The slow realization of the greatness of Ives and the belated triumphant recognition of his music were phenomena with little precedence in music history. Because of his chronic ailment, and also on account of his personal disposition, Ives lived as a recluse, away from the mainstream of American musical life; he never went to concerts and did not own a record player or a radio; while he was well versed in the musical classics, and studied the scores of Beethoven, Schumann, and Brahms, he took little interest in sanctioned works of modern composers; yet he anticipated many technical innovations, such as polytonality, atonality, and even 12-tone formations, as well as polymetric and poly-rhythmic configurations, which were prophetic for his time. In the second movement of the Concord Sonata, he specified the application of a strip of wood on the white and the black keys of the piano to produce an echo-like sonority; in his unfinished Universe Symphony he planned an antiphonal representation of the heavens in chordal counterpoint and the earth in contrasting orch. groups. He also composed pieces of quarter-tone piano music. A unique quality of his music was the combination of simple motifs, often derived from American church hymns and popular ballads, with an extremely complex dissonant counterpoint which formed the supporting network for the melodic lines. A curious idiosyncrasy is the frequent quotation of the “fate motive” of Beethoven’s 5th Sym. in many of his works. Materials of his instrumental and vocal works often overlap, and the titles are often changed during the process of composition. In his orchestrations, he often indicated interchangeable and optional parts, as in the last movement of the Concord Sonata, which has a part for flute obbligato; thus he reworked the original score for large orch. of his 3 Places in New England for a smaller ensemble to fit the requirements of Slonimsky’s Chamber Orch. of Boston, which gave its first performance, and it was in this version that the work was first publ. and widely performed until the restoration of the large score was made in 1974.
Ives also possessed an uncommon gift for literary expression; his annotations to his works are both trenchant and humorous; he publ. in 1920 Essays before a Sonata as a literary companion vol. to the Concord Sonata; his Memos in the form of a diary, publ. after his death, reveal an extraordinary power of aphoristic utterance. He was acutely conscious of his civic duties as an American, and once circulated a proposal to have federal laws enacted by popular referendum. His centennial in 1974 was celebrated by a series of conferences at his alma mater, Yale Univ.; in N.Y., Miami, and many other American cities; and in Europe, including Russia. While during his lifetime he and a small group of devoted friends and admirers had great difficulties in having his works performed, recorded, or publ., a veritable Ives cult emerged after his death; eminent conductors gave repeated performances of his orch. works, and modern pianists were willing to cope with the forbidding difficulties of his works. The influence of his music on the new generation of composers reached a high mark, so that the adjective “Ivesian” became common in music criticism to describe certain acoustical and coloristic effects characteristic of his music. All of the Ives MSS and his correspondence were deposited by his widow at Yale Univ., forming a basic Ives archive. The Charles Ives Soc., in N.Y., promotes research and publications. Letters from Ives to N. Slonimsky are reproduced in the latter’s book Music Since 1900 (5th ed., N.Y., 1993). The film A Good Dissonance Like a Man (1977) depicts the life of Ives with fine dramatic impact.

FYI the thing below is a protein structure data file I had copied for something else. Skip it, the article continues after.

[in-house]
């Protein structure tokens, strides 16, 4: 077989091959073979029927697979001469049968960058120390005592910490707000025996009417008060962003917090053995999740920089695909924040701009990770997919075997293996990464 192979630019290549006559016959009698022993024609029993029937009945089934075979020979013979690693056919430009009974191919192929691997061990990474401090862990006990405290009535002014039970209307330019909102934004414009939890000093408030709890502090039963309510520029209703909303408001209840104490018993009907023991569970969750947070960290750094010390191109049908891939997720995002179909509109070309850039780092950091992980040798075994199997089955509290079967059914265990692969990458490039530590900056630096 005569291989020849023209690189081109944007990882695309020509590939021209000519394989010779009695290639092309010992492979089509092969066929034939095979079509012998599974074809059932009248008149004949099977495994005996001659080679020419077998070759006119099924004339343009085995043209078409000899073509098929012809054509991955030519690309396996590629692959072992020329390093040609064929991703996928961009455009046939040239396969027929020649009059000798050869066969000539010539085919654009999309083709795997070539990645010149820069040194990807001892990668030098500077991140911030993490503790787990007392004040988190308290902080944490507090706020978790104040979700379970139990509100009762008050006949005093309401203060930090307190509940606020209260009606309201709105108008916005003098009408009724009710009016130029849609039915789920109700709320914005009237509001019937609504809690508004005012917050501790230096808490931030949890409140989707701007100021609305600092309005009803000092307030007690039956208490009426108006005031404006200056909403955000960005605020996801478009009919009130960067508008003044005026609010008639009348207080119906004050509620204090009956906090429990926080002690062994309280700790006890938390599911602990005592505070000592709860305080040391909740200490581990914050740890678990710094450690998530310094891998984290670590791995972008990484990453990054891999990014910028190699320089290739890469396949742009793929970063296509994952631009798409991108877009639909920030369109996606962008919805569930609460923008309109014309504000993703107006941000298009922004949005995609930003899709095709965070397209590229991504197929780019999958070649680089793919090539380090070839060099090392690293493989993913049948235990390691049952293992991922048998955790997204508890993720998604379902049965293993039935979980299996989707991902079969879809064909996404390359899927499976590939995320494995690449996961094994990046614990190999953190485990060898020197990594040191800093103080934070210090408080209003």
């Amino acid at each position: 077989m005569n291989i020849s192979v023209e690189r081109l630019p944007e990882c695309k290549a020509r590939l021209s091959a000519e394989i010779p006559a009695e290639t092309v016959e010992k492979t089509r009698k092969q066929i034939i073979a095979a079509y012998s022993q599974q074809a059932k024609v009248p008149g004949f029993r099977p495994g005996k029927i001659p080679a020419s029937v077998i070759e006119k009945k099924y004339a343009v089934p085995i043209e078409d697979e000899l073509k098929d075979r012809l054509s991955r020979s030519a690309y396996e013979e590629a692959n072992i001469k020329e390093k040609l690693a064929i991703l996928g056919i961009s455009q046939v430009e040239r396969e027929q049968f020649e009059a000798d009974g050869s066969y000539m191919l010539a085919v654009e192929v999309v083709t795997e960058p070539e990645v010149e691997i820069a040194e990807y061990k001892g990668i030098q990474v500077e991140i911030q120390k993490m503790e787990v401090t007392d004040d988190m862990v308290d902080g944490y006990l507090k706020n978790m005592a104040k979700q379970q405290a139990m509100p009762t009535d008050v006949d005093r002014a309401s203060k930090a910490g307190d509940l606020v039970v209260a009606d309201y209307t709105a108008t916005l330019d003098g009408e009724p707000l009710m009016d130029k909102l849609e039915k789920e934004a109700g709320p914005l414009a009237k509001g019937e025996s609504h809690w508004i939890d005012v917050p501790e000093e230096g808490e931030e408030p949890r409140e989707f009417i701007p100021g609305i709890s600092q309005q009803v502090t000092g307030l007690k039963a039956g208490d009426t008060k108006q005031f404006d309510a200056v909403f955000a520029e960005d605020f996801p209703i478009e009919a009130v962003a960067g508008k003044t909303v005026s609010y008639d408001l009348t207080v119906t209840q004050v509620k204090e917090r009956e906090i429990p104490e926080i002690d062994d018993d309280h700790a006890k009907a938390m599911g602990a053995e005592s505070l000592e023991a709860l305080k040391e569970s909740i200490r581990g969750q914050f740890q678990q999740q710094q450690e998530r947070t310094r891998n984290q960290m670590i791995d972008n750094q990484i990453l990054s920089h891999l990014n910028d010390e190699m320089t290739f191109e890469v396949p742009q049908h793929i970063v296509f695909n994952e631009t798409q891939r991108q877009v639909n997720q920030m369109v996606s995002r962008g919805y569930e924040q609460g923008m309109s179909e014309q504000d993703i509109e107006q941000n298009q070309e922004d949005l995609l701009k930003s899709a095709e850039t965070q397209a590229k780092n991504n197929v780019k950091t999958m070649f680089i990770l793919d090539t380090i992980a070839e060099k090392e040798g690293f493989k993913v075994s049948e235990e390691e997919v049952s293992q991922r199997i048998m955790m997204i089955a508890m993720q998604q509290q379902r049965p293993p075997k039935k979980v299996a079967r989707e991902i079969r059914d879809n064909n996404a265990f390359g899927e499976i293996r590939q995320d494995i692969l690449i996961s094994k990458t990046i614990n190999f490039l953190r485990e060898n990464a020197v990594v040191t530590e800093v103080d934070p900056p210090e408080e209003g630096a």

From 1974 to 1993 Larry Austin reworked Ives’s incomplete Universe Symphony (1911-28, with occasional additions to 1951), in which Ives’s “universe of tones” ranges from fully scored to fragmentary measures on 36 manuscript pages, and “completed” the work with a scoring that includes tape and digital synthesizer in 3 sections requiring 7 orchs. of varying sizes led by 5 conductors. Dubbed Sym. No. 5, Universe Symphony, it was premiered at the Univ. of Cincinnati Coll.- Cons. of Music on Jan. 28, 1994. In 1986 microtonal composer Johnny Reinhard (b. 1956) had independently come across score fragments to the Universe Symphony. He assembled his own “completion” using only music composed by Ives. His version is nearly twice as long as Austin’s, and was premiered by 71 musicians at the American Festival of Microtonal Music at N.Y.’s Lincoln Center on June 4, 1996. The Ives editor and scholar, David Port, took Ives’s uncompleted sketches for an “overture-concerto” meant as an Emerson portrait, of which some of the material found its way into Ives’s Concord Sonata, and produced a “practical” reconstruction he dubbed the Emerson Concerto for Piano and Orch. (1996–98). It was premiered by the Cleveland Orch. on Oct. 1, 1998, with Alan Feinstein as soloist.